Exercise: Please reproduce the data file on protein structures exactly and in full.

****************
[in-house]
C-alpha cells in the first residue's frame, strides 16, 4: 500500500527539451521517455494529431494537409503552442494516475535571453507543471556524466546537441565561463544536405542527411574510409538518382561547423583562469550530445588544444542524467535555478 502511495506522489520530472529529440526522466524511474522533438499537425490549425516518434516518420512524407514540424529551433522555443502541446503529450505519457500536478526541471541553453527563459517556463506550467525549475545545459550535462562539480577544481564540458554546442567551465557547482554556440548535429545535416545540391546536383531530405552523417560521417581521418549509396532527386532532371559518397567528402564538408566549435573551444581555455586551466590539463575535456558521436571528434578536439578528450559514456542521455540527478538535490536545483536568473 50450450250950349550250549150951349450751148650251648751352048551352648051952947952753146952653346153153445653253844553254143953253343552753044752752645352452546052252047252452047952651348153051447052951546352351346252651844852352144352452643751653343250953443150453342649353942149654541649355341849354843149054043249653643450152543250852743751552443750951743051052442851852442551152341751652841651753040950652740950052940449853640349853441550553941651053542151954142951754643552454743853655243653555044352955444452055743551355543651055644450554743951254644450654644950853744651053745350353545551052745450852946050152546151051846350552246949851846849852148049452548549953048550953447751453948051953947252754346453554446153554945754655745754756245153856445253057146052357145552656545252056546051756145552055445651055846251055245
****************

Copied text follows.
[in-house]
C-alpha cells in the first residue's frame, strides 16, 4: 500500500527539451521517455494529431494537409503552442494516475535571453507543471556524466546537441565561463544536405542527411574510409538518382561547423583562469550530445588544444542524467535555478 502511495506522489520530472529529440526522466524511474522533438499537425490549425516518434516518420512524407514540424529551433522555443502541446503529450505519457500536478526541471541553453527563459517556463506550467525549475545545459550535462562539480577544481564540458554546442567551465557547482554556440548535429545535416545540391546536383531530405552523417560521417581521418549509396532527386532532371559518397567528402564538408566549435573551444581555455586551466590539463575535456558521436571528434578536439578528450559514456542521455540527478538535490536545483536568473 50450450250950349550250549150951349450751148650251648751352048551352648051952947952753146952653346153153445653253844553254143953253343552753044752752645352452546052252047252452047952651348153051447052951546352351346252651844852352144352452643751653343250953443150453342649353942149654541649355341849354843149054043249653643450152543250852743751552443750951743051052442851852442551152341751652841651753040950652740950052940449853640349853441550553941651053542151954142951754643552454743853655243653555044352955444452055743551355543651055644450554743951254644450654644950853744651053745350353545551052745450852946050152546151051846350552246949851846849852148049452548549953048550953447751453948051953947252754346453554446153554945754655745754756245153856445253057146052357145552656545252056546051756145552055445651055846251055245